Umbria Showcases Italy’s Top Talent, Eminent American Players


Terence Blanchard performs with his E-Collective ensemble during the Umbria Jazz Festival, which ran July 11–21 in Perugia, Italy.

(Photo: Courtesy Umbria Jazz)

During the 43rd Umbria Jazz Festival, which ran July 11–21 in Perugia, Italy, crowds gathered in the streets for free shows, absorbed the music at ticketed concerts and crammed into small clubs for after-hours jam sessions.

Each year, instead of being flooded with music from outside Italy, Umbria has served as a showcase for the country’s top talent. And for this edition of the festival, the 785-seat Teatro Morlacchi hosted renowned trumpeter Paolo Fresu’s sublime performance of work from 2018’s Summerwind (ACT) alongside Swedish bassist Lars Danielsson; drummer Roberto Gatto’s dynamic quartet of rising stars; and pianist Danilo Rea accompanying Gino Paoli in an orchestral celebration of the famed singer-songwriter’s 60-year career.

Italian artists frequently commanded center stage: Clarinetist Gianluigi Trovesi joined in a playful duo with accordionist Gianni Coscia in the Jazz Goes to the Museum series in the newly configured Sala Podiani at La Galleria Nazionale dell’Umbria. The pair delivered a set of tonal beauty, surprising harmonies and conversational contrapuntal lines in low-register-to-high-trill melodies teeming with a wink-eye whimsy in the mix. Their soulful—and at times shrieking—versions of Italian folk tunes made for an unpredictable marvel. But the highlight of the show came midway through with Trovesi’s idiosyncratic tune “Hercab,” a song off his 1992 album, From G To G.

Back at the Morlacchi the night before the festival ended, flugelhornist Enrico Rava revved up his Special Edition sextet in celebration of his 80th birthday. With his long, flowing gray hair to his shoulders, Rava played young as he collaborated with his band of protégés in rocking, oblique, churning zones on originals, such as “The Fearless Five” and “Lavori Casalinghi.”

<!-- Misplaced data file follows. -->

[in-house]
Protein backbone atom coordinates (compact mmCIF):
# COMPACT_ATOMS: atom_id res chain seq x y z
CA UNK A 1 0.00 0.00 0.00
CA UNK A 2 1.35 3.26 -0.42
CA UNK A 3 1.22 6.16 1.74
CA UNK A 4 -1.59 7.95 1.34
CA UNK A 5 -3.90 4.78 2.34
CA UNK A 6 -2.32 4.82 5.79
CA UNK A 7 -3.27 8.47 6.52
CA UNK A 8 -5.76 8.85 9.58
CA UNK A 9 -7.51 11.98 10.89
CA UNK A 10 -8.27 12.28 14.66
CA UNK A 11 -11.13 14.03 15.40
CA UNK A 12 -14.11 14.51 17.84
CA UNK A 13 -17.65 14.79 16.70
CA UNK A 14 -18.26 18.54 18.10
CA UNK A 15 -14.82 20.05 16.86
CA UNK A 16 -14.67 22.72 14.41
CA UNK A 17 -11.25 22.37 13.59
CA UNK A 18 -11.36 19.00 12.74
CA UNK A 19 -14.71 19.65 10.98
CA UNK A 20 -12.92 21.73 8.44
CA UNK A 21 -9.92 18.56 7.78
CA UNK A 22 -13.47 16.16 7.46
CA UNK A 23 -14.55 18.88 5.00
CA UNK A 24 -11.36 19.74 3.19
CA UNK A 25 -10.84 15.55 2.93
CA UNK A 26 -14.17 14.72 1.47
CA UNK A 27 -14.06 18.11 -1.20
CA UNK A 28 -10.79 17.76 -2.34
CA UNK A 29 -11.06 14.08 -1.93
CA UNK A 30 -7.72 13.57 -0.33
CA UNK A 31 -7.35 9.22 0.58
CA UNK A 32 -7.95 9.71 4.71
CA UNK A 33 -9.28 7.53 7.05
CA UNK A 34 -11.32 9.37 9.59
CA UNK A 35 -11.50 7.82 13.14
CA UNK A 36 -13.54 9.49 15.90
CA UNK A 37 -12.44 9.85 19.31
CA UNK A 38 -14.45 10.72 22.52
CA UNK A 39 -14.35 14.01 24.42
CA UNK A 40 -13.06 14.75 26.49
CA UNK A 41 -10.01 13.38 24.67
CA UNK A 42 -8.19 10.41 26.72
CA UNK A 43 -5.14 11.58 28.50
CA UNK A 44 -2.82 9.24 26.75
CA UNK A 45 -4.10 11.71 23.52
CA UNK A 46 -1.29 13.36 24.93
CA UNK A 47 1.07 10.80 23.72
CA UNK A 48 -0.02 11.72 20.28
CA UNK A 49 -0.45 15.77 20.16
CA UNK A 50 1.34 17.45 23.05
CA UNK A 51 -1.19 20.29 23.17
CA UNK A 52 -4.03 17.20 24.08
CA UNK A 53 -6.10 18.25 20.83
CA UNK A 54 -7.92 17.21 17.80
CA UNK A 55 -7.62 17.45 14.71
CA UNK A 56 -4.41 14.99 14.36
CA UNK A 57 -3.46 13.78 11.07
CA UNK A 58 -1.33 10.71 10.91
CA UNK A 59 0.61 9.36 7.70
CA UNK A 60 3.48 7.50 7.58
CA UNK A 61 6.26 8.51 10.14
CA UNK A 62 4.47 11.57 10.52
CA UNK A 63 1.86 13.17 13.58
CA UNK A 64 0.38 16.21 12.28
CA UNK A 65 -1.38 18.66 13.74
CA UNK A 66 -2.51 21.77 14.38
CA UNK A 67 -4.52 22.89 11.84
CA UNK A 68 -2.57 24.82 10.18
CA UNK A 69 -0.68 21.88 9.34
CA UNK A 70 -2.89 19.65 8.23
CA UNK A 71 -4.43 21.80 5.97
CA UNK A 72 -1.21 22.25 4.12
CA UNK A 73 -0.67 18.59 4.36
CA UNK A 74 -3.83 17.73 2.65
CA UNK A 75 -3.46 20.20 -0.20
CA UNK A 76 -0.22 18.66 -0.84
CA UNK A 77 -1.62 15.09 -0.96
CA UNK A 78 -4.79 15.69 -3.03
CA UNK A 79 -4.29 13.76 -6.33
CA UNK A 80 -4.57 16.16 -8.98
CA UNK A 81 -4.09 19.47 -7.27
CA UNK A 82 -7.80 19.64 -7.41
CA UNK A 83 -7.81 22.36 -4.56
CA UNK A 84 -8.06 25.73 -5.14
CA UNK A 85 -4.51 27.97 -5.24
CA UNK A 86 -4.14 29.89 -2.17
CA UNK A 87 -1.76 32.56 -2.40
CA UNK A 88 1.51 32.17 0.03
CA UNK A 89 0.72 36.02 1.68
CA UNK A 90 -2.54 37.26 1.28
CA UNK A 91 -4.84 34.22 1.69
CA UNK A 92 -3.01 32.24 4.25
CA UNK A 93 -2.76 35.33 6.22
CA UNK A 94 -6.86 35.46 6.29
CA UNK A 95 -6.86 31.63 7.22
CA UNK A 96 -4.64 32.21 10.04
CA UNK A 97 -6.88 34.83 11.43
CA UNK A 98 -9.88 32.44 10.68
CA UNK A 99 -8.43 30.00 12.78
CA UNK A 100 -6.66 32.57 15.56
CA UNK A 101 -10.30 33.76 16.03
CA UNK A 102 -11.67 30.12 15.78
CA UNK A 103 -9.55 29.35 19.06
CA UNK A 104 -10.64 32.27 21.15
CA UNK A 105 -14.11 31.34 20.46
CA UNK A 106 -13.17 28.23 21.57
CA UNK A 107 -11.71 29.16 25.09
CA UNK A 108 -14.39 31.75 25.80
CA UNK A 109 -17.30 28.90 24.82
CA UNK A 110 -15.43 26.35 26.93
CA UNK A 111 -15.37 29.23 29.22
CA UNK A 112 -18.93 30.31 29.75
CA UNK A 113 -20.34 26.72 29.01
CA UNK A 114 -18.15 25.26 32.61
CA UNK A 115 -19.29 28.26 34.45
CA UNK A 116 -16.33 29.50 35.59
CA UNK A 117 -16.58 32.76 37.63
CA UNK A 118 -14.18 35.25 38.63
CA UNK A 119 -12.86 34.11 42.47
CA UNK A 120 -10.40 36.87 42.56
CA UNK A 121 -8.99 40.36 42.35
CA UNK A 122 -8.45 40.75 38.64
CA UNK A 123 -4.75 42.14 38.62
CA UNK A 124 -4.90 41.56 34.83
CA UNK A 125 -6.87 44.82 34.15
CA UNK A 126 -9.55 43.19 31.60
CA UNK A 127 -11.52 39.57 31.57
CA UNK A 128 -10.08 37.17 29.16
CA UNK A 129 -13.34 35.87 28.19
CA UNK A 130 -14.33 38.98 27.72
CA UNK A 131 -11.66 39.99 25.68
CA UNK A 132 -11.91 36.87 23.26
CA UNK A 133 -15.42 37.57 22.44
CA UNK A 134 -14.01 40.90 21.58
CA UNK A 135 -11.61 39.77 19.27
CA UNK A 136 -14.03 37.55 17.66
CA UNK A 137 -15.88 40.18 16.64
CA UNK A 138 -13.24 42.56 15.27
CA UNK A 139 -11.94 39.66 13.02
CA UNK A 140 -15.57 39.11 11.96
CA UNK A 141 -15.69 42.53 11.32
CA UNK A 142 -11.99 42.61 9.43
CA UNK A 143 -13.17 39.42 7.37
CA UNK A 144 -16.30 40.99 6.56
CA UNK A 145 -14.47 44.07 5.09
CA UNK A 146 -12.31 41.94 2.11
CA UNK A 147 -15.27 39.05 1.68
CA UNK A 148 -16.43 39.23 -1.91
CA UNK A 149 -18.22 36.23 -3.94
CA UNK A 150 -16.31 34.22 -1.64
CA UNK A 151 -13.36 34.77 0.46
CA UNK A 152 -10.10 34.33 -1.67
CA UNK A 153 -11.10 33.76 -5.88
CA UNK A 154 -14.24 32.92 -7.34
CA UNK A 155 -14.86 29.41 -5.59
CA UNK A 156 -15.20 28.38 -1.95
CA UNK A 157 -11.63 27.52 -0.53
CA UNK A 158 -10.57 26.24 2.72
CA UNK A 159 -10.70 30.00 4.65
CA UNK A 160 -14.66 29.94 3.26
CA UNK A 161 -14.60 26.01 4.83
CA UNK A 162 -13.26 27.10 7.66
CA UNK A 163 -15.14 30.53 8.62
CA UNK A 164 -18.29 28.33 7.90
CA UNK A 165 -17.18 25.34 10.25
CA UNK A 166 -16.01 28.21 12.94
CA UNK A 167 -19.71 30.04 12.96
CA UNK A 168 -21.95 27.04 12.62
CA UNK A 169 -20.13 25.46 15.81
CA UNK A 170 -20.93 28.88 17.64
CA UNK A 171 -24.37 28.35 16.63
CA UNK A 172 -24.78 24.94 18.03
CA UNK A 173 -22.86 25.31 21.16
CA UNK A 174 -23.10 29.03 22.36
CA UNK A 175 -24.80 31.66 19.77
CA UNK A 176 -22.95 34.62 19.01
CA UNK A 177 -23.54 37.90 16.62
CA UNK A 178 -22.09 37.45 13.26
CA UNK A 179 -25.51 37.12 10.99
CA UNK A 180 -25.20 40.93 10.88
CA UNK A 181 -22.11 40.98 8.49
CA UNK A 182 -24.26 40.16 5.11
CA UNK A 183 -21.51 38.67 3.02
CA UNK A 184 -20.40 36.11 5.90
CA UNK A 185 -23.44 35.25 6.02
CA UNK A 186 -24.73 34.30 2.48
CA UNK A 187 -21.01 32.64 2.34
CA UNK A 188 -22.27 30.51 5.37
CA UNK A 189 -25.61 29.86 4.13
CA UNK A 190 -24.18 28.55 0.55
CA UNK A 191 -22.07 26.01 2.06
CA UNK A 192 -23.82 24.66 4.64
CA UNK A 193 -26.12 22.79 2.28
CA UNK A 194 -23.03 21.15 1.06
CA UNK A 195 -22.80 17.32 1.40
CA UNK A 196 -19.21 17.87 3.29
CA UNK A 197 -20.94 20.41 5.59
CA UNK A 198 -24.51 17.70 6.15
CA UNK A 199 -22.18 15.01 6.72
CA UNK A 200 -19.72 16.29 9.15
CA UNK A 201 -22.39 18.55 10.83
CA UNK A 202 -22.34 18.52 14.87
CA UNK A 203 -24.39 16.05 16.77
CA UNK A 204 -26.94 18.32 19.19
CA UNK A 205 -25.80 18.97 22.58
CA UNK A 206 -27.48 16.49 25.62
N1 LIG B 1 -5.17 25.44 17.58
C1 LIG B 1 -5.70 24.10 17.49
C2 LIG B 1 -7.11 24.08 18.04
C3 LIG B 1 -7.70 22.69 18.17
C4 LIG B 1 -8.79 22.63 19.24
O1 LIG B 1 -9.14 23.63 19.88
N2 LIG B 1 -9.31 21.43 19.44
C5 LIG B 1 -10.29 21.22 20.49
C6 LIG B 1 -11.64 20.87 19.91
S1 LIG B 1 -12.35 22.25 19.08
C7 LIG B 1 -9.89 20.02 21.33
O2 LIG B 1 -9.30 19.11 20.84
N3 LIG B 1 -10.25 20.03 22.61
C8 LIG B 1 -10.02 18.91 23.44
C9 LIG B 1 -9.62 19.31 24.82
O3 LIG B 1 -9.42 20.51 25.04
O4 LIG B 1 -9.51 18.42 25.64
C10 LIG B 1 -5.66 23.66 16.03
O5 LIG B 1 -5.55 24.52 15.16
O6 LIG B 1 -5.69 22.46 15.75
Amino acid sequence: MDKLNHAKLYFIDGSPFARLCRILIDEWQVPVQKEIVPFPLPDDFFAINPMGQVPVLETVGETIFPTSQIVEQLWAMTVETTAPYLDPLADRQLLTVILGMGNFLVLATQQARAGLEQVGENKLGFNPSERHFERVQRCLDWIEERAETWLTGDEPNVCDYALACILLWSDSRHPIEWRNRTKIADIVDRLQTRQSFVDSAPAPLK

Rava opened the songs up for select solos by his ensemble, spotlighting young pianist Giovanni Guidi, who exhibited a special connection as instigator and foil with the bandleader. Rava’s show concluded with glee on his festive run through “Quizás, Quizás, Quizás,” the standard composed by Osvaldo Farrés.

The auditorium San Fresco Al Prato reopened after decades of renovation to host keyboardist/composer Uri Caine’s captivating commissioned tour de force, the seven-movement Seven Dreams with his tight rhythm section—bassist Mark Helias and drummer Clarence Penn—and the strings and reeds of the Umbria Jazz Orchestra and Orchestra Da Camera Di Perugia.

But the rock element—a commercial necessity for many fests—filled the outdoor 15,000-seat Arena Santa Giuliana on most nights. This contingent included blues rock guitarist Robben Ford, plus a thrilling set by prog-rock band King Crimson, celebrating its 50th anniversary, led by the legendary Robert Fripp.

The venue also featured a hefty dose of top-notch American jazz. Highlights included charismatic vocalist/bandleader Allan Harris, who won over the crowd with his Nat “King” Cole show, and pianist/singer Diana Krall diving deep into improvisational territory with bassist Robert Hurst and drummer Karriem Riggins, augmented by brilliant soloists Joe Lovano on saxophone and Marc Ribot on guitar.

It was a new Krall. Even her swinging, imaginative retelling of Cole Porter’s “I’ve Got You Under My Skin” transcended her early-career renditions in a setting similar to Joni Mitchell’s 1980 Shadows And Light live concert band, a troupe that included saxophonist Michael Brecker and guitarist Pat Metheny.

Three nights later, Chick Corea and the Spanish Heart Band opened with a Latin-charged run through a Stravinsky piece, surprised the crowd with flamenco tap dancer Nino de los Reyes, paid homage to guitarist Paco de Lucía (1947–2014) and ended the show with “Spain,” with the bandleader playfully engaging the sold-out crowd in a call-and-response of the song’s classic theme.

At Teatro Morlacchi, Terence Blanchard and his band, the E-Collective, continued to push jazz into the future with exhilaration-meets-danger electronics.

And in one of the best shows of the festival, a smiling and happy Charles Lloyd cheered on his new double-guitar ensemble with two of the genre’s best six-stringers: the renowned Julian Lage and the underappreciated Marvin Sewell. The saxophonist/bandleader called the show “Kindred Spirits,” and that it was. DB

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